The exploits of World War II fighter pilots and bomber crew members inspired huge numbers of books, articles, and movies over the past half century, so much so that one might conclude that they were the only US airmen to face enemy fire in that epic conflict. It is a view that does not do justice to the troop carriers who faced combat danger on a regular basis.
Many transport crews flew their slow, unarmed, and highly vulnerable aircraft in formation, at low altitudes, and often at night beyond the front lines to deliver troops and supplies by parachute. In the same vein, glider pilots in fragile, motorless aircraft were towed over a battle area and cut loose to land infantrymen behind enemy lines.
The transport crew member flew through fire and flak and then returned to base through the same fire and flak. The glider pilot faced an inevitable landing that often ended in a crash. If he survived, he would then have to fight alongside the same troops he had just carried into battle.
USAAF Lt. Gen. Lewis H. Brereton, commander of the 1st Allied Airborne Army, offered highest praise. In a postwar statement, he noted that on many occasions transport crews doggedly flew their damaged or burning aircraft on to their assigned areas “in spite of the fact that [they] well understood that continuing on course destroyed any … chance of survival for themselves.”
Of the glider pilots, Brereton said: “Not only did they deliver a magnificent and well-coordinated landing-which in many cases was in the midst of hostile positions-but were immediately engaged with their airborne associates in the hottest kind of hand-to-hand fighting.”
Brereton’s view is echoed by retired Col. Charles H. Young, a 1936 graduate of the Army Air Corps flying school who was recalled to active duty in 1942 to help organize and train troop carrier forces. Young later was named commanding officer of the 439th Troop Carrier Group that took part in the Normandy invasion and airborne invasions of southern France, Holland, and Germany. In Young’s view, the troop carrier airmen who dared to enter enemy airspace unarmed to deliver troops and equipment showed virtually unparalleled courage under fire.
The First Drops
Young’s book-Into the Valley-reports that the story of air troop carrier operations dates from 1918 in World War I. French two-man demolition teams were dropped behind German lines to destroy enemy communications. Some resupply of Allied forces by aircraft was carried out during the St. Mihiel and Meuse-Argonne campaigns of late 1918.
Development of this concept continued during the interwar years. In 1929-30 Italian paratroopers made several mass drops in North Africa, for instance. Soviet forces also experimented with airborne operations in the 1930s.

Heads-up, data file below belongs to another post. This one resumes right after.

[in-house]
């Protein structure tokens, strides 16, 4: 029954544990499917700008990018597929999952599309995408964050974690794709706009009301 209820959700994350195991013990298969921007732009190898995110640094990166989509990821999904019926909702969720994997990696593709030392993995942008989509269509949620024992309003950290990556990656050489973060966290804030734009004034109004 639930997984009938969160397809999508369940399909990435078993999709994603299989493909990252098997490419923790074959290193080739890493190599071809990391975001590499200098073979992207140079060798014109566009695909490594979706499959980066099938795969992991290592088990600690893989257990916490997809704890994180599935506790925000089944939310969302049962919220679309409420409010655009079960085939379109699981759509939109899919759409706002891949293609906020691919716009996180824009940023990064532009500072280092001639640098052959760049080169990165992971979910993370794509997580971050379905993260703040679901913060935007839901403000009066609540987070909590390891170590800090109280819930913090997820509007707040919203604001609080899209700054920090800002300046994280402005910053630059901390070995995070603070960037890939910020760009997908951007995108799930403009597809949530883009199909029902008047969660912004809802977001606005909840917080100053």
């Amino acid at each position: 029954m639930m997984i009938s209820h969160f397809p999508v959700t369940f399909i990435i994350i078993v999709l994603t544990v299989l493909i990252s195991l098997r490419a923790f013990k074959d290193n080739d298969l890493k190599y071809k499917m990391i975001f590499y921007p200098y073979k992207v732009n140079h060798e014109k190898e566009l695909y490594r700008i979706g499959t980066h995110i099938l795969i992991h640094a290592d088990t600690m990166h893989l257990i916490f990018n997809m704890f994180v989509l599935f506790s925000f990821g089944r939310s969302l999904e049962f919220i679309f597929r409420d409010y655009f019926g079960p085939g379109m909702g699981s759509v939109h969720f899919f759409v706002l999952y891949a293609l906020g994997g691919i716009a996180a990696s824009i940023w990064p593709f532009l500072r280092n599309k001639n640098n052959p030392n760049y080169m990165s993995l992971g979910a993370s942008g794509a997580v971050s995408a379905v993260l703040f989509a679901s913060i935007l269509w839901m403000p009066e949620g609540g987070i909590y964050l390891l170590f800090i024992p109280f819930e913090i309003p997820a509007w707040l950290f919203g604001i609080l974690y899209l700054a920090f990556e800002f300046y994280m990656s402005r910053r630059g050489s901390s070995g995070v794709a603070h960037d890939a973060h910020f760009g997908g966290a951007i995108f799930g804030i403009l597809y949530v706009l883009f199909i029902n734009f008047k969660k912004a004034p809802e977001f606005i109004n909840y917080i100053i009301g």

American interest in the transport of ground troops by aircraft began in 1931 when a field artillery battery was flown to Panama for maneuvers, followed by delivery, two years later, of a full division of troops for “hemispheric defense.” Later, an infantry detachment was landed behind “enemy” lines as a surprise test during maneuvers at Ft. DuPont, Del. It was led by Army Air Corps Capt. [later Gen.] George C. Kenney. In May 1937, the 10th Transport Group was activated and trained with C-27 and C-33 transports.
However, the first real employment of the airborne assault concept in wartime occurred when a regiment of German paratroops made surprise drops on several airfields in Norway and Denmark in April 1940. The following month, Nazi glider troops made the so-called “silent” surprise attack on Ft. Eben Emael near Liege, Belgium-the first use of gliders in military combat. German Ju-52 transports towed and released nine DFS-230 gliders with 78 “parachute engineers” on board. They landed on the roof of the massive fortress and planted explosive charges that penetrated the 5-foot-thick walls and killed the protecting gun crews. The surviving garrison gave up the next day.
On the day of the Eben Emael attack, approximately 500 Ju-52s delivered five parachute regiments and one infantry division to objectives in Holland. The next month, Soviet TB-3 bombers dropped two airborne brigades into Romanian targets.
The Allies attributed the success of the Eben Emael action not to the men of the German glider force but to the blitzkrieg of tanks and Stuka dive bombing attacks that followed. Thus, the potential value of a glider-borne force was lost in a fog of misinformation and little notice was taken by American and British headquarters.